Cooking spray is a convenient and easy way to add a layer of non-stick protection to your cookware. However, not everyone has access to it or prefer to use alternative options for various reasons.
Whether you’re looking for a healthier alternative, a more natural option, or simply trying to save money, there are several substitutes for cooking spray that you can use. From oils and butter to silicone baking mats and parchment paper, the options are plentiful.
In this article, we will explore some of the best cooking spray substitutes that can help you get the same non-stick benefits in your kitchen
What Is Cooking Spray?
Cooking diffusers are a chemical mixture comprising lubricant, emulsifying lecithin, food-grade alcohol, nitrous oxide, carbon dioxide, or propane.
It has a variety of applications. It aids cookies to glide off the baking sheet, makes slicing dried fruit, or shaping rice cereal treats and meatballs a breeze.
It also protects plastic containers from staining from tomato-based sauces and makes cleaning a cheese grater a pleasure.
7 Cooking Spray Substitutes
Here are some popular alternatives to cooking spray:
- Olive oil: Olive oil is a healthy and natural alternative to cooking spray. Simply drizzle a small amount of oil onto your pan and spread it evenly with a brush or paper towel.
- Butter: Butter can also be used as a substitute for cooking spray. Simply melt a small amount in the pan before adding your food.
- Coconut oil: Coconut oil is another healthy alternative to cooking spray. It has a high smoke point, which makes it suitable for high-heat cooking.
- Vegetable oil: Vegetable oil is a neutral-tasting oil that can be used as a substitute for cooking spray. It is widely available and inexpensive.
- Canola oil: Canola oil is another popular cooking oil that can be used as a substitute for cooking spray. It is low in saturated fat and has a neutral flavor, making it a good choice for most recipes.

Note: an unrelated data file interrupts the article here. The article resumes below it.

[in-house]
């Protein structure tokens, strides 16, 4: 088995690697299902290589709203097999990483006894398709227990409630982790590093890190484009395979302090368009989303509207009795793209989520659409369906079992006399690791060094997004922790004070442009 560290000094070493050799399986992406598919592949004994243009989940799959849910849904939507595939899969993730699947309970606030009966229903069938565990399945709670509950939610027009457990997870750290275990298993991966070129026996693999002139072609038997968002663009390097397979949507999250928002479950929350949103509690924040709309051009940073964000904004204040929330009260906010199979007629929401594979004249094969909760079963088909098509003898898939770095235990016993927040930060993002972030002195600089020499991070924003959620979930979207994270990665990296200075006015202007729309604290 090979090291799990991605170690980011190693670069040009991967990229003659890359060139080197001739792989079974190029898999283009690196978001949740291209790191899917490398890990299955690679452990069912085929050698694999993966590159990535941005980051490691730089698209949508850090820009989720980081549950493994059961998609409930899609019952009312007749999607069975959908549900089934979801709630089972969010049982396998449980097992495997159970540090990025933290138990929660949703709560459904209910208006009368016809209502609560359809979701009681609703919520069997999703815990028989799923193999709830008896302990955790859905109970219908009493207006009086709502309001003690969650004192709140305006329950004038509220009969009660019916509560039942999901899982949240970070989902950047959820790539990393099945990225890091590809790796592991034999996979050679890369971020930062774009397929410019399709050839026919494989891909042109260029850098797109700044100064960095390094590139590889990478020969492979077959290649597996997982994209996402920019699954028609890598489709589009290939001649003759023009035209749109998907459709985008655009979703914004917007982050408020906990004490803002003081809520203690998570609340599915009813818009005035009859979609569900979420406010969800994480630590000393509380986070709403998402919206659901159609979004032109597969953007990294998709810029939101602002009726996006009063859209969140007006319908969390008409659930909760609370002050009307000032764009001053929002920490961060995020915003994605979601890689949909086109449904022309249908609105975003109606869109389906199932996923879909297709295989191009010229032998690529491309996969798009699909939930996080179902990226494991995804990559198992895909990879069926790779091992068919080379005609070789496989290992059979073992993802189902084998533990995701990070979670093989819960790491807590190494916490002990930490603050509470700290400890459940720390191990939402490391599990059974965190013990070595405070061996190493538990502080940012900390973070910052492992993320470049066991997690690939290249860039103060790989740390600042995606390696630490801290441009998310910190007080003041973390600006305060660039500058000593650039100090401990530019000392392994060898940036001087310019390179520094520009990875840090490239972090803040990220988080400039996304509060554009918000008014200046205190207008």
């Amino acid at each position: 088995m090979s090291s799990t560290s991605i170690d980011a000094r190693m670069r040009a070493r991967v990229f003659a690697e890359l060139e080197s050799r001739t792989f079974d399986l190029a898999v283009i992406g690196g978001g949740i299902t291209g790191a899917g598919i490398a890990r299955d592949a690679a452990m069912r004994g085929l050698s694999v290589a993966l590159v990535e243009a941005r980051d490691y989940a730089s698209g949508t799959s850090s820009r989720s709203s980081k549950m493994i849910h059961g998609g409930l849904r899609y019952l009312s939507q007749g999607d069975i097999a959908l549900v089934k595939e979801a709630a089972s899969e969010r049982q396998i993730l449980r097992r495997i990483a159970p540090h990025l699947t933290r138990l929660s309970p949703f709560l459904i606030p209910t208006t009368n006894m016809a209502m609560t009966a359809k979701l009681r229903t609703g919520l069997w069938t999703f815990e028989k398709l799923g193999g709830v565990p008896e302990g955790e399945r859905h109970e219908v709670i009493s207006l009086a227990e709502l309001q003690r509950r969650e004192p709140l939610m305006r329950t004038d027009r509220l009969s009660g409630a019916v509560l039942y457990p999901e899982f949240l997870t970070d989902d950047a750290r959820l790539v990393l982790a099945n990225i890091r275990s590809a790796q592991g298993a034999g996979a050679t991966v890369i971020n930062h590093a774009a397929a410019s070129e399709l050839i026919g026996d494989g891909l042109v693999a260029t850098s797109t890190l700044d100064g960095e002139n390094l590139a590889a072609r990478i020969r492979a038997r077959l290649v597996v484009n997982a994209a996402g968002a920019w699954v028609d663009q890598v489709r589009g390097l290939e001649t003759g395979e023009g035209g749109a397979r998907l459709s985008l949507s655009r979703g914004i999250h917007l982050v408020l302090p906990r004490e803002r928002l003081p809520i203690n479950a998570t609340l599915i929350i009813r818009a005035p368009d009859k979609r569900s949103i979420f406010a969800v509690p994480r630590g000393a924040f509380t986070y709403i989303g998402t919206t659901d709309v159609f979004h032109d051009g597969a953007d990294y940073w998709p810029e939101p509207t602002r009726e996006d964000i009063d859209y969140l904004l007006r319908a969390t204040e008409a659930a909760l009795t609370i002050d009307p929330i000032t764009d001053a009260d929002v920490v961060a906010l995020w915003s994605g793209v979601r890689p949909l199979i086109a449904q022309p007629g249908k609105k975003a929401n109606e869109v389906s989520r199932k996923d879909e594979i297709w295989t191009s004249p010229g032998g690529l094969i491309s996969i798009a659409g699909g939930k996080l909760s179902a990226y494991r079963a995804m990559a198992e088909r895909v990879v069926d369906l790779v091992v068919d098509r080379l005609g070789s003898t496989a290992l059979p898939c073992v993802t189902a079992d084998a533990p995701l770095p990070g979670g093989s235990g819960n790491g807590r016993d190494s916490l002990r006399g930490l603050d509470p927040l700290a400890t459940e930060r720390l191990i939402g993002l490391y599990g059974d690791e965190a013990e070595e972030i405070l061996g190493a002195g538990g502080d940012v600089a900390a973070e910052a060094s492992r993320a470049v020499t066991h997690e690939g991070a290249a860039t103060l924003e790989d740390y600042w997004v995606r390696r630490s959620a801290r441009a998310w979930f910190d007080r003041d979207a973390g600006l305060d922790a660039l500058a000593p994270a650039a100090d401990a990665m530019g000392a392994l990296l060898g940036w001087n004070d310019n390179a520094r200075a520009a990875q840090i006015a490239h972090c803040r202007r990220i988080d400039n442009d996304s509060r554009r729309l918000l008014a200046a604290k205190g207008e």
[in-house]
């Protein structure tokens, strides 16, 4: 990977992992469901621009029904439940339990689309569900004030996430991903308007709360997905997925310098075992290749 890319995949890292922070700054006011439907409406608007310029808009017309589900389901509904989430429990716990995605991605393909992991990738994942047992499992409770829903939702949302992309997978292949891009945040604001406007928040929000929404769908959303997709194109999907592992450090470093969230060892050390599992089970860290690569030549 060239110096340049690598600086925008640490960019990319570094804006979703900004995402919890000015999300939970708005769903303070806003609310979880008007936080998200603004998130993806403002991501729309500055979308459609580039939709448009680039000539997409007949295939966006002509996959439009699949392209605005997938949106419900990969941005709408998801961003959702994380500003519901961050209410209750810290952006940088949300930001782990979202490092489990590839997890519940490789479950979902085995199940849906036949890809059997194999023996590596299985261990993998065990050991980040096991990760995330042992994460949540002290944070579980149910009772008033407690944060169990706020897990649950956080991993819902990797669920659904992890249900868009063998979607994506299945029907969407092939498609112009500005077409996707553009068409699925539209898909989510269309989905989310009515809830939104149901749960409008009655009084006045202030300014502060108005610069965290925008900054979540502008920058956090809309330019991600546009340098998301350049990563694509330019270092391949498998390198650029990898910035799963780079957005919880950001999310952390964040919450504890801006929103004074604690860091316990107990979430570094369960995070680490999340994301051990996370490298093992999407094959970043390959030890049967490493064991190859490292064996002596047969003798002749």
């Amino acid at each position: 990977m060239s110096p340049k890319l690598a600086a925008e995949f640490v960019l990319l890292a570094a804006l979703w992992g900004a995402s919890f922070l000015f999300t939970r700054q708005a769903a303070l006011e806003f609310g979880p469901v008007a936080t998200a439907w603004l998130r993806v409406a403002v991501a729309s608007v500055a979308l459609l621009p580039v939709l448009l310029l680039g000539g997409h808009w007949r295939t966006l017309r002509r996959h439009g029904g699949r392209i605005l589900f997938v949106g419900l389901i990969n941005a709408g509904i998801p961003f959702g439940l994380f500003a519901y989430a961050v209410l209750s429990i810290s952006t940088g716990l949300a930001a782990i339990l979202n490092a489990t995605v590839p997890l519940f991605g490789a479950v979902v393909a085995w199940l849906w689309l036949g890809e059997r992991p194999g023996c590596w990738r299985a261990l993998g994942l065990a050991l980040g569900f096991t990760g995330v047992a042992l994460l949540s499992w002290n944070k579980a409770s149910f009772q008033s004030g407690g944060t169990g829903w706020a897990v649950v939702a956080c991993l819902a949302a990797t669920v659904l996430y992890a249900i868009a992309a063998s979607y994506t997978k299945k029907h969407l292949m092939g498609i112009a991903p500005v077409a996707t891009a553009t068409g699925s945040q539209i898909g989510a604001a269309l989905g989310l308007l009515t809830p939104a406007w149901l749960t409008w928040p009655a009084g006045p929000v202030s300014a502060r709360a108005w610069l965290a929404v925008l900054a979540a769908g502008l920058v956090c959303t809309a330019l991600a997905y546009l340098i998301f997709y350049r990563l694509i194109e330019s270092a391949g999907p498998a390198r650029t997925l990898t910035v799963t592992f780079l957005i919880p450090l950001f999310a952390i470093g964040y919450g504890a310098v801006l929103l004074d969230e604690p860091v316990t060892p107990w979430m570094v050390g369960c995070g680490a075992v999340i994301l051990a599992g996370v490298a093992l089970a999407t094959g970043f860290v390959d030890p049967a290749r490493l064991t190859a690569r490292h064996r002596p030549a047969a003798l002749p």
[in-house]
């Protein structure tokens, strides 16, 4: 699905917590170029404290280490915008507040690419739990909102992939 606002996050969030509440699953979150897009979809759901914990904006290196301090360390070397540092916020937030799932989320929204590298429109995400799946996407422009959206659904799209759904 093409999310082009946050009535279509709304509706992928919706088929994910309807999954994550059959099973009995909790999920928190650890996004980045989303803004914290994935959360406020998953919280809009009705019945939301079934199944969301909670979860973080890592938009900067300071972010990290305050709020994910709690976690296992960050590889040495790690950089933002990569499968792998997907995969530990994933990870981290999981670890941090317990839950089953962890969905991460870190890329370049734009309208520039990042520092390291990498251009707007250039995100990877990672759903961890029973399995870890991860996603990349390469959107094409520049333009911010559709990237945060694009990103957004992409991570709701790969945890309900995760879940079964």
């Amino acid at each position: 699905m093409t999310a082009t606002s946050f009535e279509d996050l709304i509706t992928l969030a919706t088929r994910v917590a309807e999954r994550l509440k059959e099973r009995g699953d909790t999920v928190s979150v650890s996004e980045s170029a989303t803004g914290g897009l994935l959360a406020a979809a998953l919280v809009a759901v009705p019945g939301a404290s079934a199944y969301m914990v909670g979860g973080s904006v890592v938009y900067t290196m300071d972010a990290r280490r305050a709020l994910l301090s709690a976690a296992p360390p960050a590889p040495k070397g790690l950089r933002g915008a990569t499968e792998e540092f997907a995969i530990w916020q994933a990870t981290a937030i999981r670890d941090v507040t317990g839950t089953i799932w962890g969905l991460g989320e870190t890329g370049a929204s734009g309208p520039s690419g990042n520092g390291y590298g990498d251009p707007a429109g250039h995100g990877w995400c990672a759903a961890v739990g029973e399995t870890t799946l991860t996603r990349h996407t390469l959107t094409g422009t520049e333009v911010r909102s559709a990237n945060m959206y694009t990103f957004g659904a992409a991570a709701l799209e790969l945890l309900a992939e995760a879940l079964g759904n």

- Baking mats: Silicone baking mats are a reusable and non-toxic alternative to cooking spray. Simply place the mat on your pan and food will not stick.
- Parchment paper: Parchment paper is another non-toxic alternative to cooking spray. Simply place a piece of parchment paper on your pan before adding your food.
How to Make Homemade Cooking Spray
Here’s a simple recipe for making your own homemade cooking spray:
- Vegetable oil or canola oil
- Distilled white vinegar
- An empty spray bottle
- Place 1 part oil into a mixing bowl.
- Add 1 part water to the bowl and stir to combine.
- Pour the mixture into an empty spray bottle.
- Shake the bottle well before using it to ensure that the ingredients are evenly mixed.
Note: You can also add a few drops of lemon juice or your favorite herb or spice to the mixture for added flavor. Just be sure to shake the bottle well before using it each time.
This homemade cooking spray works just like store-bought cooking spray and can be used in the same way. Simply spray a thin layer onto your cookware and you’re ready to go!
Can I use cooking spray directly on food?
In fact, instead of brushing your food with oil, spraying it with cooking spray may help you use less oil and provide an equal coating for spices to stick to.
What is the difference between cooking spray and baking spray?
Compared to butter or shortening, cooking spray covers more evenly. Consider using a baking spray, including flour for added release protection, for pans with many cracks and hard-to-reach locations.
Is cooking spray harmful to non-stick pans?
While using Pam instead of oil or butter to save calories in a recipe is a good idea, it’s incompatible with non-stick cookware. Repeated use of the oil sprinkler will result in a build-up that is almost hard to remove.
Can you use cooking spray on stainless-steel pans?
Vegetable fat may work well on a stainless-steel skillet. Make careful to coat the whole pan, including the flared sides, with the diffuser.
Why shouldn’t you use cooking spray?
Cooking diffusers produce a coating on non-stick surfaces that is difficult to remove with soap and water. The accumulation of fuel affects the performance of a pan over time, and food may begin to adhere to it.